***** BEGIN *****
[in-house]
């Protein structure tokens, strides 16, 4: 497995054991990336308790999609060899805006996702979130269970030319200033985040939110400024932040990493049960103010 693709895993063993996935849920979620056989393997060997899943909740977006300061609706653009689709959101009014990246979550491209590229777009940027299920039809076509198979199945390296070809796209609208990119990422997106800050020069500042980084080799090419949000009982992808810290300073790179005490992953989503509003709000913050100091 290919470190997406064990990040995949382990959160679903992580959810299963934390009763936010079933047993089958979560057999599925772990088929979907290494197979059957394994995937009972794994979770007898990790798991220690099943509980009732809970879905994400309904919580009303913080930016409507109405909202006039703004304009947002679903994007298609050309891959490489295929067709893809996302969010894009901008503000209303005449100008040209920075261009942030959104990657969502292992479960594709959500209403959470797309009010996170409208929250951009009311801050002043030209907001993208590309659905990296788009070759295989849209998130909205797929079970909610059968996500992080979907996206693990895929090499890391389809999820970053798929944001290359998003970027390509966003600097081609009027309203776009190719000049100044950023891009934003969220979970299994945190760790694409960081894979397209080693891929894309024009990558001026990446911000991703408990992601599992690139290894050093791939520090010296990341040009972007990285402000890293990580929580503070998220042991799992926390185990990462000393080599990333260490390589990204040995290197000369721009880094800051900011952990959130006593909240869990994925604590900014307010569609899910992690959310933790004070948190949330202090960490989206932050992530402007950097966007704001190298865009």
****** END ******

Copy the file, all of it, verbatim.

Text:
[in-house]
């Protein structure tokens, strides 16, 4: 497995054991990336308790999609060899805006996702979130269970030319200033985040939110400024932040990493049960103010 693709895993063993996935849920979620056989393997060997899943909740977006300061609706653009689709959101009014990246979550491209590229777009940027299920039809076509198979199945390296070809796209609208990119990422997106800050020069500042980084080799090419949000009982992808810290300073790179005490992953989503509003709000913050100091 290919470190997406064990990040995949382990959160679903992580959810299963934390009763936010079933047993089958979560057999599925772990088929979907290494197979059957394994995937009972794994979770007898990790798991220690099943509980009732809970879905994400309904919580009303913080930016409507109405909202006039703004304009947002679903994007298609050309891959490489295929067709893809996302969010894009901008503000209303005449100008040209920075261009942030959104990657969502292992479960594709959500209403959470797309009010996170409208929250951009009311801050002043030209907001993208590309659905990296788009070759295989849209998130909205797929079970909610059968996500992080979907996206693990895929090499890391389809999820970053798929944001290359998003970027390509966003600097081609009027309203776009190719000049100044950023891009934003969220979970299994945190760790694409960081894979397209080693891929894309024009990558001026990446911000991703408990992601599992690139290894050093791939520090010296990341040009972007990285402000890293990580929580503070998220042991799992926390185990990462000393080599990333260490390589990204040995290197000369721009880094800051900011952990959130006593909240869990994925604590900014307010569609899910992690959310933790004070948190949330202090960490989206932050992530402007950097966007704001190298865009």